Sunday, November 29, 2009

Scorched by sand, shaped by secrets

It's no secret that Sage Theatre's stock in trade is the unconventional, the shocking, the difficult plays that leave you pondering painful questions in the middle of the night. The current production of Wajdi Mouawad's Scorched remains true to that time-honoured tradition. It is a powerful play of pain and stark discovery, that returns to haunt one during those midnight reflections.

Following the death of their mother, Nawal - a woman who had not spoken a word for five years until shortly before her death - twins Janine and Simon are stunned during the reading of her will by what is bequeathed and requested of them, a denim jacket marked with the number 72 to Janine, along with a letter to be delivered to the father they believed long dead, and a red notebook to Simon, along with a letter to be delivered to the brother they never knew existed. Only once these requests have been fulfilled, they are told, can the silence be broken and can their mother's grave be marked.

The odyssey upon which the twins reluctantly embark leads them from their home in Montreal to the war-scarred territories of their mother's Middle Eastern homeland. The stark setting of the play - a rough wooden platform draped in canvas rags, a large boulder, and endless sand through which you must trudge to reach your seat - imparts such a sense of place upon the theatre that you swear you can see the machine-gun riddled bus, the notorious prison, the impoverished orphanage, although they are actually only referred to in dialogue.

Scorched unfolds in a shifting reality of time and place. Quite often scenes will overlap in both time and place, with flashbacks to Nawal as a teenager or a revolutionary occurring simultaneously with scenes of her daughter's quest to discover the truth of her being. It's a technique that is highly effective for illuminating both the vast differences between Nawal's reality and the way she was perceived by her children, and the manner in which that harsh reality is an integral part of her children's existence.

There is something very lyrical in the play's language, a poetry that is only fitting as a backdrop to the story of a woman who fought hard to fulfill her grandmother's dying wishes that she learn to read, to count, to speak. The poetry of her language is what ultimately shapes the life that Nawal lives. It shapes her passions, informs her understanding of the futility of the war in which brother kills brother, ensures her survival, and in the end determines her children's very being.

We have all heard the news stories of the conflicts that have ravaged this part of the world, but the news feeds always drape the stories in a cloak of anonymity. Sage Theatre's production of Scorched manages to intimately connect us with the humanity of the people caught in these horrific wars, as they struggle to retain their dignity and dreams in the face of indiscriminate slaughter.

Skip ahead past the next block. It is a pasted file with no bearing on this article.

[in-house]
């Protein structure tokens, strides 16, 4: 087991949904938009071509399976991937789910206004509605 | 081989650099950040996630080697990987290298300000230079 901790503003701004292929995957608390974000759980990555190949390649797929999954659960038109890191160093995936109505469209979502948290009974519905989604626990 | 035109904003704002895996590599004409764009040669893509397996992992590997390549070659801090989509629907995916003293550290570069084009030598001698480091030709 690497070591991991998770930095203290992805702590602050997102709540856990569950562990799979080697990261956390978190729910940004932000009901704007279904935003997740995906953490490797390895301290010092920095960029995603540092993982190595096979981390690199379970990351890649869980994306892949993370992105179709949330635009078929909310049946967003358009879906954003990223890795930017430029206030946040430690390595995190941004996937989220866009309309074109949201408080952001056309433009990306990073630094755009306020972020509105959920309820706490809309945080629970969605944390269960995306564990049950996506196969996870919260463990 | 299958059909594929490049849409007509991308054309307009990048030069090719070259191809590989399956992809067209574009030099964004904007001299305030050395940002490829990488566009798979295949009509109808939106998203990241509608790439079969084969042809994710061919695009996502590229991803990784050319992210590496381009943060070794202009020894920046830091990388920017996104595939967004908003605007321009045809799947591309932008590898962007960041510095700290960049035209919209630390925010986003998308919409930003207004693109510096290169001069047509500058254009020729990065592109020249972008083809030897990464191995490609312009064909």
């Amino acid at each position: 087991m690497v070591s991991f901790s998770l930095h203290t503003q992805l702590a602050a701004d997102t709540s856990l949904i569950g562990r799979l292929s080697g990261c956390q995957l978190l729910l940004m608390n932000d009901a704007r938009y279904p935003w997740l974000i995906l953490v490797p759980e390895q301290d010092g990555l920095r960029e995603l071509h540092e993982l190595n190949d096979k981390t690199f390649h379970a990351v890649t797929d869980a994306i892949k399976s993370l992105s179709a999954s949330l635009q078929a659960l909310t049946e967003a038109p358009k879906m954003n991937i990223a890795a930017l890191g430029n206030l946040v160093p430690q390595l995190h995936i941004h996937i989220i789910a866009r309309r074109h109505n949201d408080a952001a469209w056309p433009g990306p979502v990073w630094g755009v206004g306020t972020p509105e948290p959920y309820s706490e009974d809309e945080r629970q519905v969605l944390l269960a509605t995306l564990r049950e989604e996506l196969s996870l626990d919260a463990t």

There are some disturbing and ugly truths that are finally revealed in Scorched. I heard distinct gasps from the audience on a couple of occasions. The love that Nawal retains through unspeakable horror, a conflicted love that causes her to fall silent for five years before uttering her final words "now that we're together, everything feels better", is a testament to the resilience of the human spirit and to heartbreaking hopefulness in the face of darkness. It is that hopefulness, and the acceptance that accompanies it, which lifts Scorched out of the depths of nightmare and into the realm of dreams.

Scorched plays at Sage Theatre, Nov 19 - Dec 5, 2009

5 comments:

umbrellalady said...

Well written Barb!

Allison said...

Whenever I read your Sage reviews it reminds me I need to get out to more plays. Or makes me wish that the Sage Theatre was here in my city. Great review!

Charlie said...

"Sage Theatre's production of Scorched manages to intimately connect us with the humanity of the people caught in these horrific wars ..."

Thank you, Barbara, for that line. We worry about our troops during wartime, which is only right, but we seldom hear about the hardships and deaths of the innocent civilians caught in the middle.

That is one of the reasons I loved The Book Thief so much.

bloody awful poetry said...

That was a good read, yo. I am still very much a play virgin, but every one of your Sage reviews definitely reminds me that I be needings to go to a few of these play things soon.
Also my word verification is "chingle".

Barbara Bruederlin said...

Why thank you, Kathy.

It really is worth it to take in the odd play, Al. It's even better when you get season's tickets for a theatre company that you really enjoy.

The civilians do seem so often forgotten, Charlie. The news reports don't usually delve into the daily lives of the people who live amongst the conflicts day after day.
Now I must find out more about The Book Thief.

I would encourage you to go to whatever plays you can, BAP. There's nothing like live theatre. Well, except for live music.